Transjoik meets Sabreen
Said Murad with Sabreen Group and Frode Fjellheim explores the potensial in the meeting of Arab melodies, Nordic joik and Transjoik grooves.
In 2000 Transjoik did concert with the Palestinian group Sabreen during Festspillene i Nord-Norge. This time they met again, an encounter between Arab melodies and the completely unprecedented world of Transjoik. The concert is a part of Viewing Palestine 2011.
Transjoik make music that is exciting, vital and powerful. Singing, joik, rap or recitation? Transjoik's four musicians uses their voices in a way you have never heard before. Old joik recordings and various other elements of world music they are building a modern yet timeless sound and atmosphere.
Said Murad is a Palestinian musician and composer. He is the founder and leading director of Sabreen Association for Artistic Development, on the board of the Freedom Theatre, a youth theatre in Jenin, and involved with several organisations within different art disciplines. Murad is a highly respected and renowned musician and cultural expert in Palestine.
Sabreen consists of Said Murad, Wisam Murad, Wasim Issa, Mahran Moreb, Nora Shaqur, Morad Khoury and Adham Darwish, a group that started in 1980, with a pressing need to express their view of society through music. While the group desired to voice their political and social positions in their songs, their recordings coincided with different episodes of Palestinian history and have, as a result, reflected the larger political, social, and historical realities of their day. The Music of Sabreen is a reflection of the Palestinian experience.
A'n Assoumoud (About Perseverance) was Sabreen's first record. Released in 1982, it touched upon Palestinian patriotic awareness, and the struggle for self determination. In 1982, Sabreen produced Dukhan el Barakin (Smoke of the Volcanoes) to capture with music, the revolution, the attack on Lebanon, the withdrawal of Palestinians from Lebanon, and the occupation of southern Lebanon. Maout el Nabi (Death of the Prophet) in 1987, was a proclamation of the role of youth, those who died for the freedom and independence of Palestine and symbolized the revolution and victory. In 1994, and soon after the redeployment of the Palestinian Authority into several parts of Palestine, Sabreen produced Jay el Hamam (Here Come the Doves) symbolizing the hope of peace and an era of conciliation and equity. Sabreen's most recent recording, in Ala-Fein (Where To?) raises the question on the mind of many Palestinians after the many ups and downs that accompanied the peace process. Ala Fein is Sabreen's latest unique musical compilation of songs to carry messages of social change and aspirations for a better world and for freedom.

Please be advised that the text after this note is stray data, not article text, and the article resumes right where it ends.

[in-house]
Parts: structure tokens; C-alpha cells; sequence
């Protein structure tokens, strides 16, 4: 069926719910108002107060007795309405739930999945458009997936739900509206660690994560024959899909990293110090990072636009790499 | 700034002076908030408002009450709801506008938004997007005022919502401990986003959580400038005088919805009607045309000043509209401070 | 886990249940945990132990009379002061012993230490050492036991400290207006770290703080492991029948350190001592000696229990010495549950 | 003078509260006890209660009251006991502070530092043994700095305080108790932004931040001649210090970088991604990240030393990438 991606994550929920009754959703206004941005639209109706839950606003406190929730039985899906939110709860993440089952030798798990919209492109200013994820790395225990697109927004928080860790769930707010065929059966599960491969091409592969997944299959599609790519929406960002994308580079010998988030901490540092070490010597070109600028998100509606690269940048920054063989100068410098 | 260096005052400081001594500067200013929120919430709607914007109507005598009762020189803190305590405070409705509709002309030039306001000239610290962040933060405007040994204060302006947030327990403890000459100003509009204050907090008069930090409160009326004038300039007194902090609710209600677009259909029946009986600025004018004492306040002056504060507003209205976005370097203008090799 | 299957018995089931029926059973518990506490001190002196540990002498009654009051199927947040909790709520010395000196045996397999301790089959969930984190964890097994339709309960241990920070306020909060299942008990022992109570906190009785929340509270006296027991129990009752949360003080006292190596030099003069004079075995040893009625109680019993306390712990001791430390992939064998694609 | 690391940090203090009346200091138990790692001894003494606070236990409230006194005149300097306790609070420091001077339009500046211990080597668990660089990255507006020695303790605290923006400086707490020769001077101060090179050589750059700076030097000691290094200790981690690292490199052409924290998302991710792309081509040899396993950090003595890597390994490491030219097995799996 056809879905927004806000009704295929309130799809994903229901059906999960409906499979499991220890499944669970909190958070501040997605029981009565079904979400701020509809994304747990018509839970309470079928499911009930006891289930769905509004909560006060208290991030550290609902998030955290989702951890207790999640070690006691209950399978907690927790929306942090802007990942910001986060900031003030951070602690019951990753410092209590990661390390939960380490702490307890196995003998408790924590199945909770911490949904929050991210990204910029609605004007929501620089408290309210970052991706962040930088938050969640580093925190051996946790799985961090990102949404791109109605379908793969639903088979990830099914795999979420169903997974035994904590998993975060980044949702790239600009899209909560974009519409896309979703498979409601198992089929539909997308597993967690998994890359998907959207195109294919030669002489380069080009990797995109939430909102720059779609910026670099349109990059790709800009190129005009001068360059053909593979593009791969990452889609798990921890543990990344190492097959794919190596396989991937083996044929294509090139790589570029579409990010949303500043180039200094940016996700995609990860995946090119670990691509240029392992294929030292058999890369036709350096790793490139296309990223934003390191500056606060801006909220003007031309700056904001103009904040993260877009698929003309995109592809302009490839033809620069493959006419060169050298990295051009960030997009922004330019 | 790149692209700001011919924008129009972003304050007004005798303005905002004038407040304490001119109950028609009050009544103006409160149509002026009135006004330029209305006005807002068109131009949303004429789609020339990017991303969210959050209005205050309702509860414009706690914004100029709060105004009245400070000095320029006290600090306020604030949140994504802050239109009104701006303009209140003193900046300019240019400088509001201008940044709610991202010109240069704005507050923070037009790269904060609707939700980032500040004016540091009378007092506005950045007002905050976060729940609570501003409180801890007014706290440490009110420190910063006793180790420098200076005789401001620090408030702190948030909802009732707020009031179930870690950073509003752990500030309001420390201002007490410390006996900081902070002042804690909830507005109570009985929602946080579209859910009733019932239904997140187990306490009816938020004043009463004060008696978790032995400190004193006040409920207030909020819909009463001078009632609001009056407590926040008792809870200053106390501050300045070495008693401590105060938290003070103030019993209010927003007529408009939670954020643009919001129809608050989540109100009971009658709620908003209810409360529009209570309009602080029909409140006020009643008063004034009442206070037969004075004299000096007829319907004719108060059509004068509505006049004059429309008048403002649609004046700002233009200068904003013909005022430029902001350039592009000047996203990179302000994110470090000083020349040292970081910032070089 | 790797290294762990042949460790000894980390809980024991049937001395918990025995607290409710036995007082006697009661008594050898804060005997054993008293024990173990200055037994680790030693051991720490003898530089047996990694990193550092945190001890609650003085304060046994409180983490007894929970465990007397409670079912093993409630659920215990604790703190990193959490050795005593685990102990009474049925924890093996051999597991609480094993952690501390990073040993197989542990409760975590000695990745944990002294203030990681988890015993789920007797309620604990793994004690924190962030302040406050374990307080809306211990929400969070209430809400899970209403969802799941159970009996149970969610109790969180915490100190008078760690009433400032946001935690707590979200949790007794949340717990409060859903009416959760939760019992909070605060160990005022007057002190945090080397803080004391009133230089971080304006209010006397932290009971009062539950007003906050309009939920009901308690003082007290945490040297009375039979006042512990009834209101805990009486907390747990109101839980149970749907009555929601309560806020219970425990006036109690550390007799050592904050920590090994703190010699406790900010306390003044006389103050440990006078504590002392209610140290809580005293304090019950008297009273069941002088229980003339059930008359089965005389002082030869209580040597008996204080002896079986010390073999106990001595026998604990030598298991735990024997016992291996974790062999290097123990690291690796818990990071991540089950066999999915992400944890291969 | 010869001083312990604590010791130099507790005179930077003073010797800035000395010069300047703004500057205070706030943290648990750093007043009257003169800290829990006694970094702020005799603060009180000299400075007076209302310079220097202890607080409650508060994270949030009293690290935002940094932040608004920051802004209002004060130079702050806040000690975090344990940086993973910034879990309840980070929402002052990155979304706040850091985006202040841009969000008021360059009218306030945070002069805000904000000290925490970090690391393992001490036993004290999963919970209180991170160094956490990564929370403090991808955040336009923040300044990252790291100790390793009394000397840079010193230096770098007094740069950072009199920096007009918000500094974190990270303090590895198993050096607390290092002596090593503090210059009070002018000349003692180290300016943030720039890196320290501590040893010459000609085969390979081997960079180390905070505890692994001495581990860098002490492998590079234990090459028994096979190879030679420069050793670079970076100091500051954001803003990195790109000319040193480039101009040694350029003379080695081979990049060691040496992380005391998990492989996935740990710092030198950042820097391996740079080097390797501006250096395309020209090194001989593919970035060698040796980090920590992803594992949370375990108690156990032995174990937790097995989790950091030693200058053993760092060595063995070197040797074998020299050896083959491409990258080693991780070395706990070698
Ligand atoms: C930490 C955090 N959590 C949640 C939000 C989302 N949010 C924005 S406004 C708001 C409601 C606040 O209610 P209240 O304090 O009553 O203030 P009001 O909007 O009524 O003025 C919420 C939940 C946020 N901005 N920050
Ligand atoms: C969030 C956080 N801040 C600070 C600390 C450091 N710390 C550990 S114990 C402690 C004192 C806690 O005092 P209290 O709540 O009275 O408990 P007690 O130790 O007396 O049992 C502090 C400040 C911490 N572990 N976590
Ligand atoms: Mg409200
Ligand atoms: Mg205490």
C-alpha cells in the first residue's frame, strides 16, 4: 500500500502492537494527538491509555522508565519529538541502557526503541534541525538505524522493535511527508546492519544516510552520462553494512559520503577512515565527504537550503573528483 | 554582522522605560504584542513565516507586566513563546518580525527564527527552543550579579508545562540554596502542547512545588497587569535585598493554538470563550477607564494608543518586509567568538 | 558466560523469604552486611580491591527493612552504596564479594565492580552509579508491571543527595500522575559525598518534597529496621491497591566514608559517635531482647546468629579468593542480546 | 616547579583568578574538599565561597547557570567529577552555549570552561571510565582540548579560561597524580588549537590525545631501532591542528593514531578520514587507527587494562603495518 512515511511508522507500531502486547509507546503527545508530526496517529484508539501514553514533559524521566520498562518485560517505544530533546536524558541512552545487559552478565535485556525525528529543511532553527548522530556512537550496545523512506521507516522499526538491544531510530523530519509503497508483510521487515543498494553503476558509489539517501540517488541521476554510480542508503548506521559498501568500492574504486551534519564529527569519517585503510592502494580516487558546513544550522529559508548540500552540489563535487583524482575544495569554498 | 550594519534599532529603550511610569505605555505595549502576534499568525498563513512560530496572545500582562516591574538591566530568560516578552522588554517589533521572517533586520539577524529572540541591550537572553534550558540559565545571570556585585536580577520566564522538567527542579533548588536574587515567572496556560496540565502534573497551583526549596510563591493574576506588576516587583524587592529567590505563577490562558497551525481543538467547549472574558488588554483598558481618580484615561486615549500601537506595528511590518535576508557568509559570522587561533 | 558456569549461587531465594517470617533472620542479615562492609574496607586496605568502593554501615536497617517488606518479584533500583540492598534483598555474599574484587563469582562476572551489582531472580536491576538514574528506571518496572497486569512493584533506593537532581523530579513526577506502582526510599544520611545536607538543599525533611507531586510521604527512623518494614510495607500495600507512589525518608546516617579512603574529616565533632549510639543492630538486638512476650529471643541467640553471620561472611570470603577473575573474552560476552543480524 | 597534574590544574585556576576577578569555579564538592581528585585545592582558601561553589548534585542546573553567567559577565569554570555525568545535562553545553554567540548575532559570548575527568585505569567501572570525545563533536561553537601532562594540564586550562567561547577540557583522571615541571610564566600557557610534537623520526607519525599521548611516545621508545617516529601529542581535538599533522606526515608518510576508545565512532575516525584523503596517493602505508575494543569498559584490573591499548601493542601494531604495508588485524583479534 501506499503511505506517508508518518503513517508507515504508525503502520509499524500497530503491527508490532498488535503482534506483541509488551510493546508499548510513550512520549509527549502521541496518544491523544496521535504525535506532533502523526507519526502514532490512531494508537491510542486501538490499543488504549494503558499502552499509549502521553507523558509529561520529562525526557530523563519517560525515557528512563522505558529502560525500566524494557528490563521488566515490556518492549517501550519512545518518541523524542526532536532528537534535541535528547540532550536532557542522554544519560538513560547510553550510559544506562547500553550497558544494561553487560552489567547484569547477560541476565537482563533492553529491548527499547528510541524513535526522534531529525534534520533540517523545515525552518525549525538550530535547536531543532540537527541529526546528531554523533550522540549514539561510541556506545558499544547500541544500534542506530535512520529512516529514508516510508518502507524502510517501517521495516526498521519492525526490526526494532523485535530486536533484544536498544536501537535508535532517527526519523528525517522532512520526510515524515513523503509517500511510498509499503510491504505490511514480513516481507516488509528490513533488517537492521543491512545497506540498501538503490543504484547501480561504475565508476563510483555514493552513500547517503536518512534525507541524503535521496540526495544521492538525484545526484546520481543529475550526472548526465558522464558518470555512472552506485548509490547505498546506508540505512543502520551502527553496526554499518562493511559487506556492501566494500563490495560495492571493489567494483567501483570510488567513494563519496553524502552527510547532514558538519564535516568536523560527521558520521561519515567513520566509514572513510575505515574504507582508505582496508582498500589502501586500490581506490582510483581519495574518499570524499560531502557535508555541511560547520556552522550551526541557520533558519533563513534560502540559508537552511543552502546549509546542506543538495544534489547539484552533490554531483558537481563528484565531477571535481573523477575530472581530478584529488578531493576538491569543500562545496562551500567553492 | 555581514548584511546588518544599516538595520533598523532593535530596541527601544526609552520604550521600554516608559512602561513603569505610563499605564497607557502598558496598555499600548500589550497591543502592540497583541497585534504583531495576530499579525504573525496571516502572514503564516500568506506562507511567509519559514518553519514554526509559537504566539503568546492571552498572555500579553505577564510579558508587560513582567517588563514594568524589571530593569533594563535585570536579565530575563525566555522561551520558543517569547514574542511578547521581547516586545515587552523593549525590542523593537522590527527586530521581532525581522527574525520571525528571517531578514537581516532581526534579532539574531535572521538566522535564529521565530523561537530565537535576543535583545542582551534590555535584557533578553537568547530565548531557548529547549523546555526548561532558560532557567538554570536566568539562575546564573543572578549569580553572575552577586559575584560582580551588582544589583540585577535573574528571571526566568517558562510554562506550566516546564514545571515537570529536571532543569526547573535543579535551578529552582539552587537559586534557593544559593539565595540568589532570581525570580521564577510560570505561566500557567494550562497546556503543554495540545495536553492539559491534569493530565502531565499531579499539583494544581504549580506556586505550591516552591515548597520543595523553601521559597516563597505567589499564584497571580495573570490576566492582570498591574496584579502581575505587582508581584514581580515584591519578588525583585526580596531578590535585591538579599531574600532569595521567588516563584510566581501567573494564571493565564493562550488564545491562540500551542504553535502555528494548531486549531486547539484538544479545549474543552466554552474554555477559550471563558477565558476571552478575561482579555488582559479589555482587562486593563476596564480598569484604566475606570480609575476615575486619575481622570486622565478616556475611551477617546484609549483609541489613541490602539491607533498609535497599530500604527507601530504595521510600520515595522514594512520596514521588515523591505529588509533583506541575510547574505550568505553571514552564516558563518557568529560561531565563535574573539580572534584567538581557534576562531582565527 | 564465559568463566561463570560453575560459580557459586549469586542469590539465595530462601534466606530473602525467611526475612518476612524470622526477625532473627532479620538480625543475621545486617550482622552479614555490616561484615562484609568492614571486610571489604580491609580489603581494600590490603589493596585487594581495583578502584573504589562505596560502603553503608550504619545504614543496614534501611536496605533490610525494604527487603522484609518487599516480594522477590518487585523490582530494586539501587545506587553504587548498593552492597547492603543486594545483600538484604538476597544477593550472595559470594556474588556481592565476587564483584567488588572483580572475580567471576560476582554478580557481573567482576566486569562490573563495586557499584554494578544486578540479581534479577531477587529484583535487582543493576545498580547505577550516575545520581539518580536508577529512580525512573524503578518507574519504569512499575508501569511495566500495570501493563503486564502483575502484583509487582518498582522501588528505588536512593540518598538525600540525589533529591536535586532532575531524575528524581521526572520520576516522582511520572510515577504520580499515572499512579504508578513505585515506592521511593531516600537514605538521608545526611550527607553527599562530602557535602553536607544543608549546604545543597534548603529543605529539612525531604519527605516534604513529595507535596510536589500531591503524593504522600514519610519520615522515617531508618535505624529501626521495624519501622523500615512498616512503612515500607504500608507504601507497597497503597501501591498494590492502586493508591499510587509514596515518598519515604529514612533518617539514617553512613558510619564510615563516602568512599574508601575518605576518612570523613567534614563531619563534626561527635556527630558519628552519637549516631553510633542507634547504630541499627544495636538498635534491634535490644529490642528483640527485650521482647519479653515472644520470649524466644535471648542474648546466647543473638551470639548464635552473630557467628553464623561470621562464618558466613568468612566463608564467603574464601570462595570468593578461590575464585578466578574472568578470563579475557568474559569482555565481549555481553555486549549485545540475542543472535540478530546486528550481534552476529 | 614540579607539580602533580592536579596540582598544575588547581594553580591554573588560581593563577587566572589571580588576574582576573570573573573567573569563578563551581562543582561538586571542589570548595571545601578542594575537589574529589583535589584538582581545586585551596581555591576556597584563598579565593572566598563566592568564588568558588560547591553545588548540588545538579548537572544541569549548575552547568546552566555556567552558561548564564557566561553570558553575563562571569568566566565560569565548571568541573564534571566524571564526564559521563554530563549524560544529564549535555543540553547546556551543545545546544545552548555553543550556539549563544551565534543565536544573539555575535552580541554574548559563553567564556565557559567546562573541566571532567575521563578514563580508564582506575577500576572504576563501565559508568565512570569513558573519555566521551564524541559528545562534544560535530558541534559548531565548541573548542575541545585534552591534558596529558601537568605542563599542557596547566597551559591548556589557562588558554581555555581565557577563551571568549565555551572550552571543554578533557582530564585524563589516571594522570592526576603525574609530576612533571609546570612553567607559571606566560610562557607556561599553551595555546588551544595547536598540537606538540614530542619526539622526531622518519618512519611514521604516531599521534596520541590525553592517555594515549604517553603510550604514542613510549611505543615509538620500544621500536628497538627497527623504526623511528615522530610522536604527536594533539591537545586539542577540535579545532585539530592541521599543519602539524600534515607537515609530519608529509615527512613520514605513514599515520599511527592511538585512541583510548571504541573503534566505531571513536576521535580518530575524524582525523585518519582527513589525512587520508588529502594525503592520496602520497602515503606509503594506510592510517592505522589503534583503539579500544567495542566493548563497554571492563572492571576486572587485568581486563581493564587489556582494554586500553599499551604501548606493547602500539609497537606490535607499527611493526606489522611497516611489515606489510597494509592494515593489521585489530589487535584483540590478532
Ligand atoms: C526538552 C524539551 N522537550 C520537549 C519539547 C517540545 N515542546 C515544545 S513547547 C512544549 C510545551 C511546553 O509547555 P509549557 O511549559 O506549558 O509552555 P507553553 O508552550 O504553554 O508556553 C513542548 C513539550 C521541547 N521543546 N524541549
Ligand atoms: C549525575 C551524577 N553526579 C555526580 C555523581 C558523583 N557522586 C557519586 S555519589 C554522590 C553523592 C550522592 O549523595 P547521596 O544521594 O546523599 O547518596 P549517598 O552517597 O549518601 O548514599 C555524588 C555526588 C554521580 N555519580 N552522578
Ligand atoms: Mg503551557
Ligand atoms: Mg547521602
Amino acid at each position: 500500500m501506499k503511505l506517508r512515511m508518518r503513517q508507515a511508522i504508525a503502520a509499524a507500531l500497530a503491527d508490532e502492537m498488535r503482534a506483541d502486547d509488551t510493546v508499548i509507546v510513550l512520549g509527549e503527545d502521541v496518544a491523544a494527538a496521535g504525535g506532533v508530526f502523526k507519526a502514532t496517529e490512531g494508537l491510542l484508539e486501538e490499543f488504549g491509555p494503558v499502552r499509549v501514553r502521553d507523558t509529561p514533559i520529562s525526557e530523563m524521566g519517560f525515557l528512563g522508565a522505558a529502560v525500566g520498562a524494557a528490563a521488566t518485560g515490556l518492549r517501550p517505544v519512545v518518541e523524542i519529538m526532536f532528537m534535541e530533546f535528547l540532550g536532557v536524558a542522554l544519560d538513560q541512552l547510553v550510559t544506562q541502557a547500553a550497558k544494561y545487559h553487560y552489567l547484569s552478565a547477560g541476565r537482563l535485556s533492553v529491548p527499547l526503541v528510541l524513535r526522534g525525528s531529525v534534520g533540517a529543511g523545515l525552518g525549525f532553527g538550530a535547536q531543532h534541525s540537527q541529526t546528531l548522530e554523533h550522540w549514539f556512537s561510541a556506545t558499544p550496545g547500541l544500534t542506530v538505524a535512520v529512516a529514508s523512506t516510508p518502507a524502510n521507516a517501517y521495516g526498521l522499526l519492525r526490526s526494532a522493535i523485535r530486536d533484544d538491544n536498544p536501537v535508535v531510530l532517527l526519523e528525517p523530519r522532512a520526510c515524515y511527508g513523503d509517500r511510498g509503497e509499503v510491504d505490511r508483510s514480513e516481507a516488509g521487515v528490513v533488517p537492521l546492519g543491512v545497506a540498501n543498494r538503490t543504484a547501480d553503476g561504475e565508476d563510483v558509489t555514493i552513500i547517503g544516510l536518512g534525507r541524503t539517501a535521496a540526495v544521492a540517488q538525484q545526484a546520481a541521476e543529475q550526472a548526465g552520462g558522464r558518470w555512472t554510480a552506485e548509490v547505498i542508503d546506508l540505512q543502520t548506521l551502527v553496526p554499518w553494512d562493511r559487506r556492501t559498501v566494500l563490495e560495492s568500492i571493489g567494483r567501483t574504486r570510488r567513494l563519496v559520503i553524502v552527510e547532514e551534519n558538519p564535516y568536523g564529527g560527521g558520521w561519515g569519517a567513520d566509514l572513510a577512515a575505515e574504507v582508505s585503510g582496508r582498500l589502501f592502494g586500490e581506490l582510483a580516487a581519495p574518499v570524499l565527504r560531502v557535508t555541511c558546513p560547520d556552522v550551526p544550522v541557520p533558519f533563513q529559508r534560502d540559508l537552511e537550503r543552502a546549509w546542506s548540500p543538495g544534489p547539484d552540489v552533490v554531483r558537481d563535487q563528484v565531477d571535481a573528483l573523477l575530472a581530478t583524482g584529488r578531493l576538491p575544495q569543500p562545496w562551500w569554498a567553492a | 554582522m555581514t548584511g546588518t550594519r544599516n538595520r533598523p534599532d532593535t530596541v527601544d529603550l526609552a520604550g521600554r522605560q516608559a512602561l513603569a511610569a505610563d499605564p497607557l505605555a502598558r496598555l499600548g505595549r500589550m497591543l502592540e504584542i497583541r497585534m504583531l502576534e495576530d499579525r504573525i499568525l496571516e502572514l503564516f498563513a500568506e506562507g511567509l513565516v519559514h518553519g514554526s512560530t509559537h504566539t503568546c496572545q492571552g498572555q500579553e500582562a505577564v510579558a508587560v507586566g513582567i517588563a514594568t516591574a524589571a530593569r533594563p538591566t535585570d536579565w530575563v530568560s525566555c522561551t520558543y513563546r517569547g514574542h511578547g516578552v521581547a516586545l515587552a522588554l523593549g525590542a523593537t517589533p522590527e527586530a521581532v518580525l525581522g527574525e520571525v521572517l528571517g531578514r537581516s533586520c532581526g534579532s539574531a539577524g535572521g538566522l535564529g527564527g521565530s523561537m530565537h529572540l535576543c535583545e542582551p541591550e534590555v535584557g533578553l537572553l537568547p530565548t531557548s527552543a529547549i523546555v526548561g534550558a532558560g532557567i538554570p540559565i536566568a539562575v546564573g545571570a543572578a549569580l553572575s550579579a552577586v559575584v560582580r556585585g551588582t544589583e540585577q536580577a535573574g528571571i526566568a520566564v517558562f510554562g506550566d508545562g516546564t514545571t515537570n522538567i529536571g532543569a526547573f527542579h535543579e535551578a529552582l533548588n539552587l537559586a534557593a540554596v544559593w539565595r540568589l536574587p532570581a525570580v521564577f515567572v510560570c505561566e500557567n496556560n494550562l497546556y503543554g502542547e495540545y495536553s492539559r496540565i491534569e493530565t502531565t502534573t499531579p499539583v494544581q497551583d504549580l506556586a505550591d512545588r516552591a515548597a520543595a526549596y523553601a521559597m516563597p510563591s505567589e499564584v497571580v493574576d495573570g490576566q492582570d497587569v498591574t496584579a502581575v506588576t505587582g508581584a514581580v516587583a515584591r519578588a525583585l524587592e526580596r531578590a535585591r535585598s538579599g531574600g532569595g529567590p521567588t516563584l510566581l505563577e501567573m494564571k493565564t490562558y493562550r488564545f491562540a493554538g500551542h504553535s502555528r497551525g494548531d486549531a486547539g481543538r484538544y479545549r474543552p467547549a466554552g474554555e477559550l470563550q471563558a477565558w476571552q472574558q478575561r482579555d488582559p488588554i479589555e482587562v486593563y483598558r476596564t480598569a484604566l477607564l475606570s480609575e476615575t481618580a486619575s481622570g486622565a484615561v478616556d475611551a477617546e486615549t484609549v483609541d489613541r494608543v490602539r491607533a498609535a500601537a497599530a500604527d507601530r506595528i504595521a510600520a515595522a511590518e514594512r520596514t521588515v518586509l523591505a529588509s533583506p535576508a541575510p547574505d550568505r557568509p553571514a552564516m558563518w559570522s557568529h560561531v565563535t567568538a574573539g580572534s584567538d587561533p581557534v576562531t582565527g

Cosmopolite at 21:00. Tickets 150,-
15 September 2011